In theory, the cat emery board is a clever idea. Cats like to scratch things, and typically their owners try to redirect that instinct towards their toys and away from the furniture. The sharper a cat's claws are, the more damage they can do with their scratching (both to things and people). So this company decided, why not let the cats scratch on an emery cat board? They can trim their own nails while enjoying themselves.
A nice idea -- but does it work?
If your cat is willing to use the cat emery board, there's no reason it shouldn't work as described. The board's makers have put a lot of effort into making this an appealing cat toy as well as a shortcut to trimming cat claws.
The board has a wonderful ergonomic shape, and I don't know anyone whose cat hasn't enjoyed ergonomically shaped scratching pads (which is to say, pads that conform to the cat's natural shape instead of lying flat). It also contains a number of toys and bits of fluff that seem to appeal to many cats, and if none of that works, the makers suggest using catnip to draw the cat in.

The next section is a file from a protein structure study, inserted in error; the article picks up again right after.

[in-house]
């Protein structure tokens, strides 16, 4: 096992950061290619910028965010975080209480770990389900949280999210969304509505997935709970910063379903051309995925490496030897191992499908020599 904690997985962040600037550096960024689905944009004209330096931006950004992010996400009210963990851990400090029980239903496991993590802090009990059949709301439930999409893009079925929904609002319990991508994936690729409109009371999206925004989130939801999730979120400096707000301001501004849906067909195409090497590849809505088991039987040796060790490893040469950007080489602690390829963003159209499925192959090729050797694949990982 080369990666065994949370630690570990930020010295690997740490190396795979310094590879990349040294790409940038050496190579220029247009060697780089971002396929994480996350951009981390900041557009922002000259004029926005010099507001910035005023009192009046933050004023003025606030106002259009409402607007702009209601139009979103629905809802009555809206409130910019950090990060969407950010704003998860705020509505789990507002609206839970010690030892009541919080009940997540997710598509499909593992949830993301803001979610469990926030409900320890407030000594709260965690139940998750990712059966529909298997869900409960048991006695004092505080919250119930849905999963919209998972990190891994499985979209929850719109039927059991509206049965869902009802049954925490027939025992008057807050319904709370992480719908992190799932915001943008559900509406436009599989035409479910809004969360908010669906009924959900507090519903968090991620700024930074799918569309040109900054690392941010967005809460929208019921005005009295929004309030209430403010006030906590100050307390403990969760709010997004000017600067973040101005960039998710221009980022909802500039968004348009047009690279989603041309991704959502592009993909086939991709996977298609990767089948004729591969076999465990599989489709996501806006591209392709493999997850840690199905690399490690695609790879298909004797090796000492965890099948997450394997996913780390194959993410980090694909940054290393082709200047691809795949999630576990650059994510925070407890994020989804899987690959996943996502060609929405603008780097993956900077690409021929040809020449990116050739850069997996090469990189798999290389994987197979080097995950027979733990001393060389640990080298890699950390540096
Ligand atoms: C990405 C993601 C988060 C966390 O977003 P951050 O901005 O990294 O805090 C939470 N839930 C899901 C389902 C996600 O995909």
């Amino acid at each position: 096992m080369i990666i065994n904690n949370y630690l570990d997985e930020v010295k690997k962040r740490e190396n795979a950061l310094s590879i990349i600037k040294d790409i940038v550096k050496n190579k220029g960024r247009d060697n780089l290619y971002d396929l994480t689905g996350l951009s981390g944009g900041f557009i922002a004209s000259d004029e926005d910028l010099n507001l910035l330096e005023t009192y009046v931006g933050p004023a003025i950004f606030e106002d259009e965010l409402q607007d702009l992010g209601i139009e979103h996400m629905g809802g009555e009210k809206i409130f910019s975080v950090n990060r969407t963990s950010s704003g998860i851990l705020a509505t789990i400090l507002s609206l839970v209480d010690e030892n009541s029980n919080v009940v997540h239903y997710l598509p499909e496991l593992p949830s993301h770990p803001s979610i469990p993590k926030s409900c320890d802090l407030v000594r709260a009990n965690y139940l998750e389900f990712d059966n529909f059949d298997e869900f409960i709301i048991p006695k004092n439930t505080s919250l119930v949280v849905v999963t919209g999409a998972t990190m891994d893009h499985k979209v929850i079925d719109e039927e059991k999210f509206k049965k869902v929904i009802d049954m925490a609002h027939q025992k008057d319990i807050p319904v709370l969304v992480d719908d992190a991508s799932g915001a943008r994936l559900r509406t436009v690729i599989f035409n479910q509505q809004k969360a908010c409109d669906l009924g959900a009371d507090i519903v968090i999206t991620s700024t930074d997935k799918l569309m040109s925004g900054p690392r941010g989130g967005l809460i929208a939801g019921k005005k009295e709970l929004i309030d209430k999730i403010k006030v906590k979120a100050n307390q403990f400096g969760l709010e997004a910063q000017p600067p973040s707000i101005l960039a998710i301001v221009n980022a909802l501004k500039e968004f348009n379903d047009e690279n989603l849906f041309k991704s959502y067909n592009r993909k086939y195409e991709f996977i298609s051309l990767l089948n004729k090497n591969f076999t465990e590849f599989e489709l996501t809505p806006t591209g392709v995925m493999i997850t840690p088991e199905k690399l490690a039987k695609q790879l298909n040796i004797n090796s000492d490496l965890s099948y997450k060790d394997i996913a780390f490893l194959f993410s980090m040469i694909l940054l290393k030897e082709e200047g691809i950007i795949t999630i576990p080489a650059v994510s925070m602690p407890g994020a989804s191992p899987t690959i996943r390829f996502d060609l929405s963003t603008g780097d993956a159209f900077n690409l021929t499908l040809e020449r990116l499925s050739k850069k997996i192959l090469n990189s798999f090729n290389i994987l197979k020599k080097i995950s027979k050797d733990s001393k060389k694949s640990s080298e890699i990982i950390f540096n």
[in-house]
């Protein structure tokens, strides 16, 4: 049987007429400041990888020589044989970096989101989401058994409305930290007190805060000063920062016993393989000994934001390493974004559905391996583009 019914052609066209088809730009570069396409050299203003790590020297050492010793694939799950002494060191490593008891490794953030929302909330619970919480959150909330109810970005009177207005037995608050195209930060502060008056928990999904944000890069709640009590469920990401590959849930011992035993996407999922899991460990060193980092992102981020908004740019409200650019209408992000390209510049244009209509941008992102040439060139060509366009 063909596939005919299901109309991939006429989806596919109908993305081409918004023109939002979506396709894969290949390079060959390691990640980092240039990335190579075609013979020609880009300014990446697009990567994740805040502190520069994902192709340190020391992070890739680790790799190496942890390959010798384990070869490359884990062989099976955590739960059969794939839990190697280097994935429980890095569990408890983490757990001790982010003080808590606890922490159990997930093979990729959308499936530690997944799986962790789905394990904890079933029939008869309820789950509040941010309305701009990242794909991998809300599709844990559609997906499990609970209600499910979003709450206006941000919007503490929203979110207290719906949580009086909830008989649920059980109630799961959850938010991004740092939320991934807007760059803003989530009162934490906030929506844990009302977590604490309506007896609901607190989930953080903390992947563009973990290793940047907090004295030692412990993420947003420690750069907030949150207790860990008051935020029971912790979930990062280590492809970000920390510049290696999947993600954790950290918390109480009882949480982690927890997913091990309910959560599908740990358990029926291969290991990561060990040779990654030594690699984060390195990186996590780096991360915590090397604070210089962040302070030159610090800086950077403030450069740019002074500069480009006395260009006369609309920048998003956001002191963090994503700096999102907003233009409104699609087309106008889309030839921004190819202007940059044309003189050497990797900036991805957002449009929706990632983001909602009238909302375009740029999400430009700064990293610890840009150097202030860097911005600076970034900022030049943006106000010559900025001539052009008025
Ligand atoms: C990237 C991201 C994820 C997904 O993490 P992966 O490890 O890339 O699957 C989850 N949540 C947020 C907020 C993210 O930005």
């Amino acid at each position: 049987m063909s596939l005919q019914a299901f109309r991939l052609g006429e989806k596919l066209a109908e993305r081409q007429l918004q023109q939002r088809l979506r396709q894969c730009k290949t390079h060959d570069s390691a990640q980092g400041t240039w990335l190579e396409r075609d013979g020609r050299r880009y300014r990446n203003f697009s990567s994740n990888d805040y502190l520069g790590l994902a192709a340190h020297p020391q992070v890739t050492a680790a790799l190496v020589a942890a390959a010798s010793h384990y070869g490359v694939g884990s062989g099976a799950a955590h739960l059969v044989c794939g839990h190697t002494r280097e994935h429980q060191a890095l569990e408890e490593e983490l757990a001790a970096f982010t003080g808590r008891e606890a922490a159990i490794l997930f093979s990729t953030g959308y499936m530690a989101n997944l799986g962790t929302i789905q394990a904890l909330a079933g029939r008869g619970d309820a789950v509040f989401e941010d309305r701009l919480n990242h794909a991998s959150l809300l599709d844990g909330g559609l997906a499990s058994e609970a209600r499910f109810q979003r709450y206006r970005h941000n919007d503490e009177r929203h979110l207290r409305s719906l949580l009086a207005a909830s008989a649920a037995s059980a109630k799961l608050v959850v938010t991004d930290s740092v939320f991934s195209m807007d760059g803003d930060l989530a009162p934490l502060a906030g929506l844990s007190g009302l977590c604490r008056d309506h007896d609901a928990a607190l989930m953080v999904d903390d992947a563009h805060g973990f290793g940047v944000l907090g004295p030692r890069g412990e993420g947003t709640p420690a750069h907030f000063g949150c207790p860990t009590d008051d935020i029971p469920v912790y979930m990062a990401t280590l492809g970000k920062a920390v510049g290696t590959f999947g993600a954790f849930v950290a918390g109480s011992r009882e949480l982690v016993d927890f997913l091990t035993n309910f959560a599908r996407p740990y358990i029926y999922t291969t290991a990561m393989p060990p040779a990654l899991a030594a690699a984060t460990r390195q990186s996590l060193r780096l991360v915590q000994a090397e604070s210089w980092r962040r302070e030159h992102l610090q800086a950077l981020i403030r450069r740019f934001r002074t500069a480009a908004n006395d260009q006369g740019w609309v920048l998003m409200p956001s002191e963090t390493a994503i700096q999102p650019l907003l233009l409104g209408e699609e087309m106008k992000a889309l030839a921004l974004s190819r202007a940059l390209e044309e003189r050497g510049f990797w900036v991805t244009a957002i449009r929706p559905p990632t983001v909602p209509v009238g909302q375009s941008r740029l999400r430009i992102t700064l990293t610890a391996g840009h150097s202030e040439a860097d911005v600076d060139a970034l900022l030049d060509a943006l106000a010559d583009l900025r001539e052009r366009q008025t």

If you have a cat, you probably already know this: different cats like different things. Some cats might love that squeaky mouse while others try to bury it in the litter box. Unfortunately, the same holds true for something like the emery cat board: some cats will like the toys it comes with, some won't.
Also, some cats don't seem to like the texture. They prefer cardboard (or, as you know, carpet). The cat emery board might be a nice alternative way to trim cat claws, but only if they actually use it.
One final concern: the emery cat board is an actual emery board, which means that if your cat enjoys it enough to really go at it the way it's supposed to, it could possibly cause some damage to the cat. I don't think this is a likely possibility, but it's worth being aware of and checking with your vet.